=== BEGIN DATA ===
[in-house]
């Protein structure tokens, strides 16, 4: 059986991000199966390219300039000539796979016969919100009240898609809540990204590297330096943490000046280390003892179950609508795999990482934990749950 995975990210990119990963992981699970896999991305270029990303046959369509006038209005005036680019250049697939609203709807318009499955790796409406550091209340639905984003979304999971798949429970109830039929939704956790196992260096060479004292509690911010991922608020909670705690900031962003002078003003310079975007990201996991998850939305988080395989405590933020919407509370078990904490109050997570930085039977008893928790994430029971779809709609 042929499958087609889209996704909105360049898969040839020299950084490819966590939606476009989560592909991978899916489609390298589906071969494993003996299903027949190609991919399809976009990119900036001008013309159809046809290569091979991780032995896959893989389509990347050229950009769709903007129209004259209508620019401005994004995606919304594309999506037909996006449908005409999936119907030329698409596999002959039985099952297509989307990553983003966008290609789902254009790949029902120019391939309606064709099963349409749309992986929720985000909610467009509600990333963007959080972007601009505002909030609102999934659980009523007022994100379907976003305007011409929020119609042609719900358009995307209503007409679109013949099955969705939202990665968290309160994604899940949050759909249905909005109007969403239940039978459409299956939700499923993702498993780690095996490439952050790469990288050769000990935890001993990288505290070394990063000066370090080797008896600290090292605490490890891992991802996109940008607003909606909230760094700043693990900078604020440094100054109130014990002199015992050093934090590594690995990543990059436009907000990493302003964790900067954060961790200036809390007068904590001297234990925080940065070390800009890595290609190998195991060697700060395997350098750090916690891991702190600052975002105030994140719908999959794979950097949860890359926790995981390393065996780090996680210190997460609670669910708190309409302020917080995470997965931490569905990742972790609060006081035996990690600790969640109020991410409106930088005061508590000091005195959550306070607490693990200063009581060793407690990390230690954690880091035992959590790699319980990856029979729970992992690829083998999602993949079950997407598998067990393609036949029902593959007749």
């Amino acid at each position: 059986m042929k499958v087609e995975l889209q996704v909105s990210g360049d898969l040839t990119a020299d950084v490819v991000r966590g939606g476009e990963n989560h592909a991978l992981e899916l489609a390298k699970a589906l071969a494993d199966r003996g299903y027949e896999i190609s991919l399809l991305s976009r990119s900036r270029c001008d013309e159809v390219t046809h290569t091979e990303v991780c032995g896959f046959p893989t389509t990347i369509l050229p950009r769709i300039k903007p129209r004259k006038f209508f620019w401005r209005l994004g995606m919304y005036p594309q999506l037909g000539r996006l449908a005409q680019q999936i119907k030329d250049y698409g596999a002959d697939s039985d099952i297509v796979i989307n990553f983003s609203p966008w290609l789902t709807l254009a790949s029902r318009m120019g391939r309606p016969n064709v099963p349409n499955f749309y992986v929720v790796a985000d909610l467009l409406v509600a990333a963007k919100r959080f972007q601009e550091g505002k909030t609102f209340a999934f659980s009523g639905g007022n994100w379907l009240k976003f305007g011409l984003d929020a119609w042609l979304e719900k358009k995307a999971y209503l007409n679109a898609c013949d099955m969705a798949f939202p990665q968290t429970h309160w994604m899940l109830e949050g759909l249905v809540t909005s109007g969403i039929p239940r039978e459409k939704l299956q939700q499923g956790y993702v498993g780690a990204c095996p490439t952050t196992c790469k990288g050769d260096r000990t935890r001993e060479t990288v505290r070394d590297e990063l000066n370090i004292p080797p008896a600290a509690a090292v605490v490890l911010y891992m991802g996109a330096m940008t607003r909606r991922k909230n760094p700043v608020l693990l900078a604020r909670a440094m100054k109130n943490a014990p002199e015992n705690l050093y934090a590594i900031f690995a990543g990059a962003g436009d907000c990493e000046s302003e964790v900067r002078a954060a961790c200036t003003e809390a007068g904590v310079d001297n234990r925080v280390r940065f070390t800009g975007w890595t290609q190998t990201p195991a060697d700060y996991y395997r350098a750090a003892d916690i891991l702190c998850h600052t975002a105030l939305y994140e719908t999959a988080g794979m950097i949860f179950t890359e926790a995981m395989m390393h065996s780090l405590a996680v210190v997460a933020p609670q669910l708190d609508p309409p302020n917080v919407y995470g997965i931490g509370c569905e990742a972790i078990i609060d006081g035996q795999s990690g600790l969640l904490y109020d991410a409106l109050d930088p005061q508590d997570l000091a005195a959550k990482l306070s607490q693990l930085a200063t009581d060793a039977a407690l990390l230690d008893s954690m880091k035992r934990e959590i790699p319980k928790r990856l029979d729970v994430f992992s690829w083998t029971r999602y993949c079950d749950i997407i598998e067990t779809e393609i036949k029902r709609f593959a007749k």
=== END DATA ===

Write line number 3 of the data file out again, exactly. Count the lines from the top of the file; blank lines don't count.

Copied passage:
């Amino acid at each position: 059986m042929k499958v087609e995975l889209q996704v909105s990210g360049d898969l040839t990119a020299d950084v490819v991000r966590g939606g476009e990963n989560h592909a991978l992981e899916l489609a390298k699970a589906l071969a494993d199966r003996g299903y027949e896999i190609s991919l399809l991305s976009r990119s900036r270029c001008d013309e159809v390219t046809h290569t091979e990303v991780c032995g896959f046959p893989t389509t990347i369509l050229p950009r769709i300039k903007p129209r004259k006038f209508f620019w401005r209005l994004g995606m919304y005036p594309q999506l037909g000539r996006l449908a005409q680019q999936i119907k030329d250049y698409g596999a002959d697939s039985d099952i297509v796979i989307n990553f983003s609203p966008w290609l789902t709807l254009a790949s029902r318009m120019g391939r309606p016969n064709v099963p349409n499955f749309y992986v929720v790796a985000d909610l467009l409406v509600a990333a963007k919100r959080f972007q601009e550091g505002k909030t609102f209340a999934f659980s009523g639905g007022n994100w379907l009240k976003f305007g011409l984003d929020a119609w042609l979304e719900k358009k995307a999971y209503l007409n679109a898609c013949d099955m969705a798949f939202p990665q968290t429970h309160w994604m899940l109830e949050g759909l249905v809540t909005s109007g969403i039929p239940r039978e459409k939704l299956q939700q499923g956790y993702v498993g780690a990204c095996p490439t952050t196992c790469k990288g050769d260096r000990t935890r001993e060479t990288v505290r070394d590297e990063l000066n370090i004292p080797p008896a600290a509690a090292v605490v490890l911010y891992m991802g996109a330096m940008t607003r909606r991922k909230n760094p700043v608020l693990l900078a604020r909670a440094m100054k109130n943490a014990p002199e015992n705690l050093y934090a590594i900031f690995a990543g990059a962003g436009d907000c990493e000046s302003e964790v900067r002078a954060a961790c200036t003003e809390a007068g904590v310079d001297n234990r925080v280390r940065f070390t800009g975007w890595t290609q190998t990201p195991a060697d700060y996991y395997r350098a750090a003892d916690i891991l702190c998850h600052t975002a105030l939305y994140e719908t999959a988080g794979m950097i949860f179950t890359e926790a995981m395989m390393h065996s780090l405590a996680v210190v997460a933020p609670q669910l708190d609508p309409p302020n917080v919407y995470g997965i931490g509370c569905e990742a972790i078990i609060d006081g035996q795999s990690g600790l969640l904490y109020d991410a409106l109050d930088p005061q508590d997570l000091a005195a959550k990482l306070s607490q693990l930085a200063t009581d060793a039977a407690l990390l230690d008893s954690m880091k035992r934990e959590i790699p319980k928790r990856l029979d729970v994430f992992s690829w083998t029971r999602y993949c079950d749950i997407i598998e067990t779809e393609i036949k029902r709609f593959a007749k």